If the whole point of net neutrality is to protect Internet users, one big beneficiary of the government's new regulations will be traditional, old-school television stations, according to the chairman of the Federal Communications Commission.

Over-the-air TV may not sound like it has anything to do with the Web. But as more TV programmers move their content online, using streaming video apps such as CBS All Access, the Internet will become a growing medium for broadcasters, said FCC Chairman Tom Wheeler at an industry conference in Las Vegas Wednesday.

"The Open Internet order safeguards an increasingly important distribution channel for your most important product – local news and information," Wheeler said. "It assures that your use of the Internet will be free from the risk of discrimination or hold up by a gatekeeper."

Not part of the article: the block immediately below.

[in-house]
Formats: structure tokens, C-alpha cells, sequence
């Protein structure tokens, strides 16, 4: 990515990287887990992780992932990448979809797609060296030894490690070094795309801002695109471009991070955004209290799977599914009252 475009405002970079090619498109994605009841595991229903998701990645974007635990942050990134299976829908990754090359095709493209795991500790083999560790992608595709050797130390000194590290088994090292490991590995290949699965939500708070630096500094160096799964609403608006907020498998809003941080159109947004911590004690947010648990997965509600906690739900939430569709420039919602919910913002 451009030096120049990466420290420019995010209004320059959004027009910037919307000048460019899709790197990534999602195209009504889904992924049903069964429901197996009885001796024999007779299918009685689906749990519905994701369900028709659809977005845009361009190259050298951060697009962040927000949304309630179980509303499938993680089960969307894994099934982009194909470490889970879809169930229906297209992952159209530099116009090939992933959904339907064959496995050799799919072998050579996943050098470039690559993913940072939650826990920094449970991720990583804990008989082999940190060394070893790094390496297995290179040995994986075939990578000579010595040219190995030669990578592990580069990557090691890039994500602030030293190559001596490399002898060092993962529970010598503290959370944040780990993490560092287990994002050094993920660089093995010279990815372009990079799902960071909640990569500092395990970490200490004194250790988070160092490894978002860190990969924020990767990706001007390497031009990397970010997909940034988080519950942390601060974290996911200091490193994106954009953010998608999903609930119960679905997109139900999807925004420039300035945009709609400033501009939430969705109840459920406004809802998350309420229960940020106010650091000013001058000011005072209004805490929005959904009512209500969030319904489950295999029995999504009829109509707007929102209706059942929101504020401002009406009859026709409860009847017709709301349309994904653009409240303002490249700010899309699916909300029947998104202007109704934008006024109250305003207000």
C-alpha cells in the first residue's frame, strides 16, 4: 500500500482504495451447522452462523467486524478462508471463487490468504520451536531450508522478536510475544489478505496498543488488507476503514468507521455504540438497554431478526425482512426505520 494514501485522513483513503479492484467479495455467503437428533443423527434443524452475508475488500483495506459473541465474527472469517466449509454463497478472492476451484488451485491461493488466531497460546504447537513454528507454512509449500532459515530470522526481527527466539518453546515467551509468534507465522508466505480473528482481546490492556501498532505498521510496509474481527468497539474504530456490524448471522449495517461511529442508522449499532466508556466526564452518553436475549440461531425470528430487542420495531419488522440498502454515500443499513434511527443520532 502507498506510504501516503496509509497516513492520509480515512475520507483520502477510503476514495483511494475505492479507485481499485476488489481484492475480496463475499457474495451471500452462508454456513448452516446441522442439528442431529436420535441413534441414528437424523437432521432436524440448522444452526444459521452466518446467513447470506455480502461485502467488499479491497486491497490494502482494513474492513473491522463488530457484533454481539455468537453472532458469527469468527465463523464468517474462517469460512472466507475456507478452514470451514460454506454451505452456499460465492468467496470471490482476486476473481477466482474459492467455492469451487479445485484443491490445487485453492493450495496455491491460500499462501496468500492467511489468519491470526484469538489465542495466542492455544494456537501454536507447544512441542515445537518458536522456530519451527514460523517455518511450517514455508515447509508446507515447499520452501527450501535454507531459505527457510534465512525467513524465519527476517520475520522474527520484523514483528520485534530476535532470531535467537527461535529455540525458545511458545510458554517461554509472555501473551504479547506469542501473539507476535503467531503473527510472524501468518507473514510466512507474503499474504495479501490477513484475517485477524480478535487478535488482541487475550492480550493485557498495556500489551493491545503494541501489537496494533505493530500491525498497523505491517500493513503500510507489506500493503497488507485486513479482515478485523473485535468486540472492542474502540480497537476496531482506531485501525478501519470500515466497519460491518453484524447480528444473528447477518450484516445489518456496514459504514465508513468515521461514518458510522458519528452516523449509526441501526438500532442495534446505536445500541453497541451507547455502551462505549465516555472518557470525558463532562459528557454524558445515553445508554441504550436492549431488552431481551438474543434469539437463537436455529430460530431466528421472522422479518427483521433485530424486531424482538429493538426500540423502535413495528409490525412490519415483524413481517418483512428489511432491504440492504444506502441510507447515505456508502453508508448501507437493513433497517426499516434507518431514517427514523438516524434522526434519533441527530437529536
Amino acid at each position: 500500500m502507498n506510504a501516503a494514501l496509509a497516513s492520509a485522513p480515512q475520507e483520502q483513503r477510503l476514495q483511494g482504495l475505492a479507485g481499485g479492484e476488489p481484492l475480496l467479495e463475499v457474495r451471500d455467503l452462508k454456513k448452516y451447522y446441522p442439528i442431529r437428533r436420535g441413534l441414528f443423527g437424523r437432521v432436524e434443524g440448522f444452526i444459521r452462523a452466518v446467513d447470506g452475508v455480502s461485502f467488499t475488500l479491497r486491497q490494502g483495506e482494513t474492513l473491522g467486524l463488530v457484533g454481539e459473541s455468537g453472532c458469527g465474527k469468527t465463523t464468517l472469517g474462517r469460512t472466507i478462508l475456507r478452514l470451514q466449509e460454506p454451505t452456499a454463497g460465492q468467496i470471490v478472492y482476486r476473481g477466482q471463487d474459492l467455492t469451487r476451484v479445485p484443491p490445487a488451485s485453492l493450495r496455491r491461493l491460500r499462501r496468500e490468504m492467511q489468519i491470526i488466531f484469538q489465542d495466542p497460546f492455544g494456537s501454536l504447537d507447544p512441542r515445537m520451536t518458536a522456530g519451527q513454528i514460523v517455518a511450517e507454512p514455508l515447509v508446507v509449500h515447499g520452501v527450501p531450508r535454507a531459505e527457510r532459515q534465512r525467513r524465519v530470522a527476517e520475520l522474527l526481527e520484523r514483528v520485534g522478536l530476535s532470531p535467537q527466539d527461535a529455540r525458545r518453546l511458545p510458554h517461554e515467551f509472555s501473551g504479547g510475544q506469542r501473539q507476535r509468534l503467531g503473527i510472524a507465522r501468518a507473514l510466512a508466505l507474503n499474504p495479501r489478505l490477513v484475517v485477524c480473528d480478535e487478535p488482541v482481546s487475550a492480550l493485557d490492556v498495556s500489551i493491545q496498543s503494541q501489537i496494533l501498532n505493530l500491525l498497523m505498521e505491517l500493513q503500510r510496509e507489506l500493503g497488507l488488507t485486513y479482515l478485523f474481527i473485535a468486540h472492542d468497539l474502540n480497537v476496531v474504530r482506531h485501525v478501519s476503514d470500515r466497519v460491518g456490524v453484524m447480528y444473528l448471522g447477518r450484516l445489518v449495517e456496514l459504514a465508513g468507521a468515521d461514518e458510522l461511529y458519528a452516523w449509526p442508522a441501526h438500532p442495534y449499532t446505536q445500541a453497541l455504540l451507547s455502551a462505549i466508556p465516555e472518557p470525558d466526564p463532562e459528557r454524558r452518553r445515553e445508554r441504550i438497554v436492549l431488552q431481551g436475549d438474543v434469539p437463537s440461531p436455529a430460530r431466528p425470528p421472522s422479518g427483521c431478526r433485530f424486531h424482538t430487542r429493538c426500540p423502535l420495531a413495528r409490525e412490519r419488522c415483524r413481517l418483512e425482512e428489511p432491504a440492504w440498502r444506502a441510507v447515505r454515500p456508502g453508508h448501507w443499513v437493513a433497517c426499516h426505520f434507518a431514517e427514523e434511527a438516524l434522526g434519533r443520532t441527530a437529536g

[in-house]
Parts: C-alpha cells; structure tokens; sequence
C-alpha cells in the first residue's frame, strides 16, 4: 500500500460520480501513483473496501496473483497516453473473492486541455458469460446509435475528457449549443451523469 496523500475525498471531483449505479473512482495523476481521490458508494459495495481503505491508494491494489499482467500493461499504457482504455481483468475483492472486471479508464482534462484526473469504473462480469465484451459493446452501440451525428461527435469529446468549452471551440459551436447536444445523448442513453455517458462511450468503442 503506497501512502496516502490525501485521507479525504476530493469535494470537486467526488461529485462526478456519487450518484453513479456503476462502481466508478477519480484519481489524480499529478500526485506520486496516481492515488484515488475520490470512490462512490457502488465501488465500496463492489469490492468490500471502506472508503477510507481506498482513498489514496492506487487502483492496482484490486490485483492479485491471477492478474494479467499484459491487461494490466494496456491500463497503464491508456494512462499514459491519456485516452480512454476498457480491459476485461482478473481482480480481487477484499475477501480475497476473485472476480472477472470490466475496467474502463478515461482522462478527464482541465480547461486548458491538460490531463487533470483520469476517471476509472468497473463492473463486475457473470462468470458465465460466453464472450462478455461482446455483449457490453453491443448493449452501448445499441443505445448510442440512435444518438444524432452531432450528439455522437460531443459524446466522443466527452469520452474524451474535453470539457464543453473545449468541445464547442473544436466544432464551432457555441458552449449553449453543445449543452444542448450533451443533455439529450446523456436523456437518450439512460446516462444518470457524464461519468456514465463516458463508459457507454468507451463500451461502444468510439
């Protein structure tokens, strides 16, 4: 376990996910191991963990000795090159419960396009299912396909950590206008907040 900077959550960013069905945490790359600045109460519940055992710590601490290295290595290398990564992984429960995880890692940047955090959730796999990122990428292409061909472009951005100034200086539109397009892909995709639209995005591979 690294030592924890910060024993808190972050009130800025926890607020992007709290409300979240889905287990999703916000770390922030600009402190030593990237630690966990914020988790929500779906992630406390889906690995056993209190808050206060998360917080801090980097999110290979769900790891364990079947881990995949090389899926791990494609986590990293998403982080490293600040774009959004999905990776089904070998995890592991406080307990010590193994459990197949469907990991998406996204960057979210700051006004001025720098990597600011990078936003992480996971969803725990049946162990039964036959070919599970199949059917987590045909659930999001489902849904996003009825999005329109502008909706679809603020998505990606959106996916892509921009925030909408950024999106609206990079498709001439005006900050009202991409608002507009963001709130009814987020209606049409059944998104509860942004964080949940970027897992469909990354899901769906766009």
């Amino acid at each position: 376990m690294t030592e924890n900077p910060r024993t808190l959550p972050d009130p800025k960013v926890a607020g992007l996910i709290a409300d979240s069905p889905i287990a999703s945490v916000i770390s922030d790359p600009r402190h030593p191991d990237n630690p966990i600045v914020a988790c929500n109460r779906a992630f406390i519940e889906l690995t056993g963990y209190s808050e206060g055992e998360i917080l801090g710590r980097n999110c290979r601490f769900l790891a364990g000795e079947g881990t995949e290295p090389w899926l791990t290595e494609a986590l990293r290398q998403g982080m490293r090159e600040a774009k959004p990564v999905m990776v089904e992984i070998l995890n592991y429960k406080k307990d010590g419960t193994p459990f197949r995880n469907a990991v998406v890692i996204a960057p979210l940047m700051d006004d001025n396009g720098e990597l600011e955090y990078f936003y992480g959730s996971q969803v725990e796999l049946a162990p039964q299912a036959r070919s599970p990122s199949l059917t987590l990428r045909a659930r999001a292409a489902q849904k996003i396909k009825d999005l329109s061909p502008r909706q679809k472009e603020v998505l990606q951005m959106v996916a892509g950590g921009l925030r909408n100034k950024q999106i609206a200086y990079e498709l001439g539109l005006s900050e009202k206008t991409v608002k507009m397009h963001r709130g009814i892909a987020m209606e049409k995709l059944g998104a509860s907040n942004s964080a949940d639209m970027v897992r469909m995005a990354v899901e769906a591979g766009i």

Who might those gatekeepers be? Wheeler means Internet providers. Those companies, the FCC has argued, have both an incentive and the ability to prevent content companies from reaching end-users. Opponents of the FCC's net neutrality rules sued en masse Tuesday to have those regulations overturned, arguing that they are illegal and unconstitutional.

Despite the legal challenge, Wheeler said Wednesday that radio and television companies should feel confident in the agency's actions.

"When you want to offer something over the Internet," he said, "no one should stand in your way."